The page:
Gary Rubinstein wrote a rather extraordinary piece this week where he describes, in some detail, teaching practice in the lone KIPP high school in New York City. There are lots and lots of blogs on What Teachers Do--but what makes Rubinstein’s piece so compelling is his deceptively casual but spot-on analysis of the teaching he observes.
A few examples: A teacher who can’t get a video clip to run as his pupils lose focus; a teacher who seems to be relying on charm and having students verbally repeat a little joke rather dig deeply into social studies content; a teacher who offers kids candy to complete their homework--and that was in a class that was supposed to be teaching “grit.” Yikes.
A particularly interesting example comes from a math class where the teacher asks a good, concept-driven question, then is unsure how long to let kids flounder--or how to move them from going nowhere to going in the right direction. The teacher ends up just giving students the answer--a familiar outcome to a common teaching dilemma.
Rubinstein then says something very important: We can’t expect Superbowl teaching all the time. A lot of teaching is going to be merely OK. And any capable teacher who’s been in the classroom awhile knows that some days magically flow and connect and other days feel like low-grade train wrecks, in spite of solid planning.
The problem comes when we elevate boring/average practice on a policy pedestal. Why do people assume that a TFA teacher in a KIPP school is offering something special? How many truly skillful veteran teachers are painted as substandard, because they’re working in traditional public schools?
It’s axiomatic that good teaching matters (and yeah, I know that other things matter more, but stay with me). So why don’t we focus, laser-like, on what good teaching explicitly looks like and what it yields (two different things) and how to get it--everywhere? Including traditional public schools?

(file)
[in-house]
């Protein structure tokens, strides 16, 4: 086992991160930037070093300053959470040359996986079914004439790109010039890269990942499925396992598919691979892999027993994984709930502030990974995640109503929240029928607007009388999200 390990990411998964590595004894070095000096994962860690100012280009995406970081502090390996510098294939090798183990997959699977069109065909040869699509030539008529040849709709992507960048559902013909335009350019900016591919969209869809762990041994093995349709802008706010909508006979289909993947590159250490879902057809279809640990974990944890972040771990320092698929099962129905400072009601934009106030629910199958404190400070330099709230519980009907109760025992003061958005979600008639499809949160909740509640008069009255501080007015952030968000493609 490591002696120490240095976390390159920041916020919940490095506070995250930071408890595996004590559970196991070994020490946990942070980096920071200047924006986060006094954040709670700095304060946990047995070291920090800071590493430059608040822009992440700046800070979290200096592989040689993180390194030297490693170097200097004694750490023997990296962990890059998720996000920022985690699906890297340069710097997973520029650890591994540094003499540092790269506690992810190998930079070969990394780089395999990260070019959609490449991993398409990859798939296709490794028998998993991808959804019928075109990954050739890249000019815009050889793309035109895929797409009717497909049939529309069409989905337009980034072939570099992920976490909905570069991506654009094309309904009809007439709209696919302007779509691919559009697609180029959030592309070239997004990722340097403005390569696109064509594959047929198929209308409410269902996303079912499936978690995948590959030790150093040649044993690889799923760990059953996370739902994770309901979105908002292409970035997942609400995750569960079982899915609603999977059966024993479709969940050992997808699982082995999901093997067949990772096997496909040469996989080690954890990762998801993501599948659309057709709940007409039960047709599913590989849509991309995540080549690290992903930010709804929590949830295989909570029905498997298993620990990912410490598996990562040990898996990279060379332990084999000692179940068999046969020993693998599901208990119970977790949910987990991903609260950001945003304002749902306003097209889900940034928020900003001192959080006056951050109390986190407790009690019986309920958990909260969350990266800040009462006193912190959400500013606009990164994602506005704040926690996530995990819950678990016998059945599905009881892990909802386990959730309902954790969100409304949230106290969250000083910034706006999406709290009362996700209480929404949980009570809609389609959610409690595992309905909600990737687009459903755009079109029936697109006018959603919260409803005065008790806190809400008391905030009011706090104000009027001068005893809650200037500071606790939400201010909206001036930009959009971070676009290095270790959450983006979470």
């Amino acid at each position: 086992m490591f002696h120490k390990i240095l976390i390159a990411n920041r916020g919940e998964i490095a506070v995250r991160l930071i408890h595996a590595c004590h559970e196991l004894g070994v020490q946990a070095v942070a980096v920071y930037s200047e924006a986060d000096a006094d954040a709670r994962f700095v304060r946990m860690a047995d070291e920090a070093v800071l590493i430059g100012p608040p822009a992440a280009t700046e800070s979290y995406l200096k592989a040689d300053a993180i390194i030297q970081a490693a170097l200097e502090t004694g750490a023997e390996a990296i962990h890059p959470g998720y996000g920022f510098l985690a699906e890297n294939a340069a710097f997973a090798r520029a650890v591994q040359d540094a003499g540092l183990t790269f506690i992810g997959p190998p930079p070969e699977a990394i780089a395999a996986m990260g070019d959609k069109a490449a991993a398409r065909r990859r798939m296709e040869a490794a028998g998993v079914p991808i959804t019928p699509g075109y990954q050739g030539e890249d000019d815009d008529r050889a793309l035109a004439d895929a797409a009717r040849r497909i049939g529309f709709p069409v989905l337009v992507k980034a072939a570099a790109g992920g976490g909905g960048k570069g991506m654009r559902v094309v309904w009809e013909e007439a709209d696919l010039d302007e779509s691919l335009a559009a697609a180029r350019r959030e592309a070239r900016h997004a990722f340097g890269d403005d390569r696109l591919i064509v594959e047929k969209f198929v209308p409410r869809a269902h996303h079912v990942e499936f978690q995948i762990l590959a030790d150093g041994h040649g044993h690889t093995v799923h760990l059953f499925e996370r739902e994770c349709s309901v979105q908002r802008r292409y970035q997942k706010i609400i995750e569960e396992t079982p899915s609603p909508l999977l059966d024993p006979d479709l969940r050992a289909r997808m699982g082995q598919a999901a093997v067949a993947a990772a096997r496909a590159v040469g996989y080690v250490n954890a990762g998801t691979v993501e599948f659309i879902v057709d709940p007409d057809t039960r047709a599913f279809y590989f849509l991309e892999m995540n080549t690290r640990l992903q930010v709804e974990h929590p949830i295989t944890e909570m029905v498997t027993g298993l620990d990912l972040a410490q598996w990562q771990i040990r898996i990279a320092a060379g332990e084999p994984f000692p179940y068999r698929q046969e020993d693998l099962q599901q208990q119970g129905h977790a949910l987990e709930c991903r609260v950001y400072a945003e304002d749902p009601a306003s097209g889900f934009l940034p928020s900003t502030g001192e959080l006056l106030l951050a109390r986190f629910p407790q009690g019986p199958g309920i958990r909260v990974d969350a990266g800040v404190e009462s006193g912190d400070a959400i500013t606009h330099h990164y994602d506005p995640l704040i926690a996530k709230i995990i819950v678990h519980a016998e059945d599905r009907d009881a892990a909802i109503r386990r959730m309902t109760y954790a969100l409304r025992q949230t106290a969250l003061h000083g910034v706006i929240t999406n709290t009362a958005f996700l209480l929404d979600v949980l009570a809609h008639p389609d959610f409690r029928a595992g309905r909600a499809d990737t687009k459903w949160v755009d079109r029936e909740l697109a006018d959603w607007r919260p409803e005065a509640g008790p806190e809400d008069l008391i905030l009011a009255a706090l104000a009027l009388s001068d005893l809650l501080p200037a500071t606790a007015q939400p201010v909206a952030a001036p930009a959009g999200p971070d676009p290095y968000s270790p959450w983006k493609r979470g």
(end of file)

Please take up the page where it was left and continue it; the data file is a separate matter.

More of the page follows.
On any given day, you can read hundreds of articles about Mrs. Johnson’s fourth graders Skyping with grade-fours in Scotland-- or Mr. Smith’s on-line data collection project on frogs. Exciting stuff, but we have no idea if kids have learned anything. Most of what we talk about as good practice misses that critical dissection of learning--it’s simply a description of the activities or the technologies involved. The most important practice-dissector is the teacher herself; what matters is her skill at analyzing what students have actually learned, and her ability to figure out what to do next, based on that analysis.
It sounds obvious, and simple. But it’s incredibly complex. Learning is always in the personal interaction. It’s about on-the-spot decision-making. It’s being specific about what you want your students to know and do--and then being willing to change course in an instant when your best-laid plans aren’t working out. Good teaching is not based on a template, a book, a behavior model in five easy steps. You can regiment your way to order, but there are plenty of compliant classrooms where nothing much is happening, intellectually.
In short, before you can create good policy around teaching, you need to know what you’re trying to achieve. Lately, we seem to be bent on achieving uniformity and internationally competitive results.
The “product” in American schools used to be good citizens. Then good workers. Now, the product is test scores and being admitted to college. And we’re designing policy to achieve those goals.
Think about this: There is almost no education policy in America written to support the creation of genuinely excellent, innovative, place-based teaching practice. In America we seem to think that the right policy has to come first--and effective practice will follow. Worse, a lot of the policy that’s in place, from schoolwide directives through state and federal mandates, puts teachers’ core work on tethers--pacing charts, test prep, control over instructional materials, preferred teaching methods and techniques. Nationally developed standards, assessments and curriculum suck professional judgment right out of teaching.
We trust policy, but we don’t trust teachers.
In response to Gary Rubinstein’s piece, Bruce Baker shared some interesting data analyzing teaching in NYC charter schools. Charter school teachers in NYC are younger and less experienced--but are well-paid. They teach fewer students, in smaller classes--and those students bring fewer disabilities into the classroom. Their schools also have more resources.
Even with strong policy supports around teacher selection, class size, compensation and resources, we’re just getting so-so teaching. Why is that?
Practice first. Policy to follow.
The opinions expressed in Teacher in a Strange Land are strictly those of the author(s) and do not reflect the opinions or endorsement of Editorial Projects in Education, or any of its publications.